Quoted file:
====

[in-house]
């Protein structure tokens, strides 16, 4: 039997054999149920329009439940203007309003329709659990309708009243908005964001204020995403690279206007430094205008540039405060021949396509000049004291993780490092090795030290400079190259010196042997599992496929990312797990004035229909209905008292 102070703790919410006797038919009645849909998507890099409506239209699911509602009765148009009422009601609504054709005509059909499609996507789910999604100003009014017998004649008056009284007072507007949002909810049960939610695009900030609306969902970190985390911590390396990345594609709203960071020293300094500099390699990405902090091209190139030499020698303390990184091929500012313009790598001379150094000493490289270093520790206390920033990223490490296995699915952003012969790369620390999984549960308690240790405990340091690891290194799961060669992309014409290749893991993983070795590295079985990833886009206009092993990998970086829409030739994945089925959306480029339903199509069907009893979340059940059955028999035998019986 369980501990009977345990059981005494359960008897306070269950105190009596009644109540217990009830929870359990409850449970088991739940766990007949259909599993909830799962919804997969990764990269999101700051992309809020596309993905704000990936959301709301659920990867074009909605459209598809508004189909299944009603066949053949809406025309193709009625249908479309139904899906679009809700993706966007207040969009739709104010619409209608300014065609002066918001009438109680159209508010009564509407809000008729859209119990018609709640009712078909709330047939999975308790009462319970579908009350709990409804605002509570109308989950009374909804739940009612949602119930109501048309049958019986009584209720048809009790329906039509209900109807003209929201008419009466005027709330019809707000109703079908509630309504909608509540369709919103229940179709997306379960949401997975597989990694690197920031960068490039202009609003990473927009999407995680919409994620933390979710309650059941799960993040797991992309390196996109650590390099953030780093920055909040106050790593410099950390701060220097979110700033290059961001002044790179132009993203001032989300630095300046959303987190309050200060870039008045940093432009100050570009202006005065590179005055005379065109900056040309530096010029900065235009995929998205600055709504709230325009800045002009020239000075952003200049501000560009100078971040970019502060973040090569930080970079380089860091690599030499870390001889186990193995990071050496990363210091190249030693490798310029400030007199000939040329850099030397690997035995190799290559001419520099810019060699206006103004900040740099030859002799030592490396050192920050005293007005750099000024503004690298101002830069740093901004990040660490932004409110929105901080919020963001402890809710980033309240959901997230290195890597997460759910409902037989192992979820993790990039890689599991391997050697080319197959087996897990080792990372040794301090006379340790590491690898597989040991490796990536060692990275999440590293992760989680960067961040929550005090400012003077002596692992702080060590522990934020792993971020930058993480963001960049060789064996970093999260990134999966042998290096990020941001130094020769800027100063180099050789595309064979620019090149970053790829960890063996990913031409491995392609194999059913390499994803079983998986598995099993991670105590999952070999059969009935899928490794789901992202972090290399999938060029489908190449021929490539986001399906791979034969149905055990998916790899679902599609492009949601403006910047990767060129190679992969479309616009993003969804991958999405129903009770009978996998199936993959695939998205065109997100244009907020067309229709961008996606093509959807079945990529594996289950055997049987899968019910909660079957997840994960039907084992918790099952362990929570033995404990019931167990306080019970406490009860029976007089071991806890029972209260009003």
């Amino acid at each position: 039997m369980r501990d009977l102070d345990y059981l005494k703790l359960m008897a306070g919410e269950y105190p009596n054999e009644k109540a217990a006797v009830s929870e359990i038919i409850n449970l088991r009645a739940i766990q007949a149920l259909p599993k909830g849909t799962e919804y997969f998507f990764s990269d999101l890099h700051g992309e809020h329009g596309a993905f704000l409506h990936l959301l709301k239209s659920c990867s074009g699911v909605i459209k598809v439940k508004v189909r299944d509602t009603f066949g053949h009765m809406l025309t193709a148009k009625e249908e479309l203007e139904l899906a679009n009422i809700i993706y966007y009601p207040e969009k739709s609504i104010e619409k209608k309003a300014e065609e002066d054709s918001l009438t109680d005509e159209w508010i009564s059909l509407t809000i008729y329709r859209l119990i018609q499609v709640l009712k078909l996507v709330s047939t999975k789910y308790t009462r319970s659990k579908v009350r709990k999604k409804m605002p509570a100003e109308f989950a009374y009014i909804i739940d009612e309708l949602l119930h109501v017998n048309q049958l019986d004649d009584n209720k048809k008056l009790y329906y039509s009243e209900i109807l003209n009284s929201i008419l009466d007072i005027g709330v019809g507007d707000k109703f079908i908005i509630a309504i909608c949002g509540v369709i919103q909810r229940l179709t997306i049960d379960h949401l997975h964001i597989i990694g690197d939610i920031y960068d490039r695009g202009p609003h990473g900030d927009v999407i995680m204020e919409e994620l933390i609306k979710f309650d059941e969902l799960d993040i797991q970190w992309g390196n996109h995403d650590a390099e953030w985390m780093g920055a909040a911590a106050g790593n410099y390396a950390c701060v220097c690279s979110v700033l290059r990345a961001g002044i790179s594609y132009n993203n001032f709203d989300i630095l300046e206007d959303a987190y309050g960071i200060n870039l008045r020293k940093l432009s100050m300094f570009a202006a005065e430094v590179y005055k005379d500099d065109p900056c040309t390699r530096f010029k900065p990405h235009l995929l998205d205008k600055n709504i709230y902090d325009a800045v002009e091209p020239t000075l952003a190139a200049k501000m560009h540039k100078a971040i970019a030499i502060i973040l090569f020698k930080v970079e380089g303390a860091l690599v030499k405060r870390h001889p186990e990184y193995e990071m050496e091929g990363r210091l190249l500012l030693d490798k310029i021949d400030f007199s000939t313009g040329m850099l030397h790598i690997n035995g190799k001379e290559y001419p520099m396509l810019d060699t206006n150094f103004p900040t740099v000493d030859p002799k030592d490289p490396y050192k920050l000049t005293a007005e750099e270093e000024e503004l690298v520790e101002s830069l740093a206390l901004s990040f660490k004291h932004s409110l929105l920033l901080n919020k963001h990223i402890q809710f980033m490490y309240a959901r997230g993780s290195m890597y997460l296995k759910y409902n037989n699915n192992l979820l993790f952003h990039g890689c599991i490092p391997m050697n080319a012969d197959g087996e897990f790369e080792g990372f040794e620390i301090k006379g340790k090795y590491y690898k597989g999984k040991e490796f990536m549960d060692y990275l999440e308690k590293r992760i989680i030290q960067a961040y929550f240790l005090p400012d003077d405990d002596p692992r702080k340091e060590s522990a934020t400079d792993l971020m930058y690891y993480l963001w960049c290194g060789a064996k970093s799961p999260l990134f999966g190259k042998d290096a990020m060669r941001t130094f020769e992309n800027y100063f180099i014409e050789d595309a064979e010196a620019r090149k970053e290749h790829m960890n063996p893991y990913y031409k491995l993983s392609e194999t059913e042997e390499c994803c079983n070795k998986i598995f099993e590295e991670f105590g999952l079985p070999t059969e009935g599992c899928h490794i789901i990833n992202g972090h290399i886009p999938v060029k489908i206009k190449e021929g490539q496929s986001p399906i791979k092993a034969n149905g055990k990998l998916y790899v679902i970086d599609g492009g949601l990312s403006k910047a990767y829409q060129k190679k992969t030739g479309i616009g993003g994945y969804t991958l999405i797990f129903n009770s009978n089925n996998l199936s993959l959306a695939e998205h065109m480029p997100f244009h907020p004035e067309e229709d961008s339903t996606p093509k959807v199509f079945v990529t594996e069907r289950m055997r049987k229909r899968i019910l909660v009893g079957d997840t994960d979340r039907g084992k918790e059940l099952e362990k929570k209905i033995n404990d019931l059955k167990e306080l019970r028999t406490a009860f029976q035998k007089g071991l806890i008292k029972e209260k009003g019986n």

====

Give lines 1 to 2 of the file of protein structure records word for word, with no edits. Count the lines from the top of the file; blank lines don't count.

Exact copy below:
[in-house]
């Protein structure tokens, strides 16, 4: 039997054999149920329009439940203007309003329709659990309708009243908005964001204020995403690279206007430094205008540039405060021949396509000049004291993780490092090795030290400079190259010196042997599992496929990312797990004035229909209905008292 102070703790919410006797038919009645849909998507890099409506239209699911509602009765148009009422009601609504054709005509059909499609996507789910999604100003009014017998004649008056009284007072507007949002909810049960939610695009900030609306969902970190985390911590390396990345594609709203960071020293300094500099390699990405902090091209190139030499020698303390990184091929500012313009790598001379150094000493490289270093520790206390920033990223490490296995699915952003012969790369620390999984549960308690240790405990340091690891290194799961060669992309014409290749893991993983070795590295079985990833886009206009092993990998970086829409030739994945089925959306480029339903199509069907009893979340059940059955028999035998019986 369980501990009977345990059981005494359960008897306070269950105190009596009644109540217990009830929870359990409850449970088991739940766990007949259909599993909830799962919804997969990764990269999101700051992309809020596309993905704000990936959301709301659920990867074009909605459209598809508004189909299944009603066949053949809406025309193709009625249908479309139904899906679009809700993706966007207040969009739709104010619409209608300014065609002066918001009438109680159209508010009564509407809000008729859209119990018609709640009712078909709330047939999975308790009462319970579908009350709990409804605002509570109308989950009374909804739940009612949602119930109501048309049958019986009584209720048809009790329906039509209900109807003209929201008419009466005027709330019809707000109703079908509630309504909608509540369709919103229940179709997306379960949401997975597989990694690197920031960068490039202009609003990473927009999407995680919409994620933390979710309650059941799960993040797991992309390196996109650590390099953030780093920055909040106050790593410099950390701060220097979110700033290059961001002044790179132009993203001032989300630095300046959303987190309050200060870039008045940093432009100050570009202006005065590179005055005379065109900056040309530096010029900065235009995929998205600055709504709230325009800045002009020239000075952003200049501000560009100078971040970019502060973040090569930080970079380089860091690599030499870390001889186990193995990071050496990363210091190249030693490798310029400030007199000939040329850099030397690997035995190799290559001419520099810019060699206006103004900040740099030859002799030592490396050192920050005293007005750099000024503004690298101002830069740093901004990040660490932004409110929105901080919020963001402890809710980033309240959901997230290195890597997460759910409902037989192992979820993790990039890689599991391997050697080319197959087996897990080792990372040794301090006379340790590491690898597989040991490796990536060692990275999440590293992760989680960067961040929550005090400012003077002596692992702080060590522990934020792993971020930058993480963001960049060789064996970093999260990134999966042998290096990020941001130094020769800027100063180099050789595309064979620019090149970053790829960890063996990913031409491995392609194999059913390499994803079983998986598995099993991670105590999952070999059969009935899928490794789901992202972090290399999938060029489908190449021929490539986001399906791979034969149905055990998916790899679902599609492009949601403006910047990767060129190679992969479309616009993003969804991958999405129903009770009978996998199936993959695939998205065109997100244009907020067309229709961008996606093509959807079945990529594996289950055997049987899968019910909660079957997840994960039907084992918790099952362990929570033995404990019931167990306080019970406490009860029976007089071991806890029972209260009003």